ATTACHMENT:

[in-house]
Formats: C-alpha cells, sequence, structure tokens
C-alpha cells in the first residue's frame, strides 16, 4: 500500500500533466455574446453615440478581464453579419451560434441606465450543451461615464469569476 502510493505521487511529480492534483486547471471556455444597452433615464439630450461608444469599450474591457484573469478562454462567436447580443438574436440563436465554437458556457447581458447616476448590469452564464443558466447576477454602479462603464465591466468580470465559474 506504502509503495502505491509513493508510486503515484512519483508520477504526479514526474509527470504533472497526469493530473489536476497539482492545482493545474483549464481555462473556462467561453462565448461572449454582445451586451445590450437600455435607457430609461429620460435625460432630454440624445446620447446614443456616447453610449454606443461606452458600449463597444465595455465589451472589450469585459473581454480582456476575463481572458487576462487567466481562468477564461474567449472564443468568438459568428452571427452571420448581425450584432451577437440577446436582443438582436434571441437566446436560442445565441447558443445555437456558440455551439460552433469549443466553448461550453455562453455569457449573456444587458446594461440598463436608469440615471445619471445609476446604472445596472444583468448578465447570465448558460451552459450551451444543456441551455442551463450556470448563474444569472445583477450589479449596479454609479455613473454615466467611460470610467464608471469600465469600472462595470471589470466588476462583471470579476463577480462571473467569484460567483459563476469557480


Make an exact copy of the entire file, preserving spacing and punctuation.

[in-house]
Formats: C-alpha cells, sequence, structure tokens
C-alpha cells in the first residue's frame, strides 16, 4: 500500500500533466455574446453615440478581464453579419451560434441606465450543451461615464469569476 502510493505521487511529480492534483486547471471556455444597452433615464439630450461608444469599450474591457484573469478562454462567436447580443438574436440563436465554437458556457447581458447616476448590469452564464443558466447576477454602479462603464465591466468580470465559474 506504502509503495502505491509513493508510486503515484512519483508520477504526479514526474509527470504533472497526469493530473489536476497539482492545482493545474483549464481555462473556462467561453462565448461572449454582445451586451445590450437600455435607457430609461429620460435625460432630454440624445446620447446614443456616447453610449454606443461606452458600449463597444465595455465589451472589450469585459473581454480582456476575463481572458487576462487567466481562468477564461474567449472564443468568438459568428452571427452571420448581425450584432451577437440577446436582443438582436434571441437566446436560442445565441447558443445555437456558440455551439460552433469549443466553448461550453455562453455569457449573456444587458446594461440598463436608469440615471445619471445609476446604472445596472444583468448578465447570465448558460451552459450551451444543456441551455442551463450556470448563474444569472445583477450589479449596479454609479455613473454615466467611460470610467464608471469600465469600472462595470471589470466588476462583471470579476463577480462571473467569484460567483459563476469557480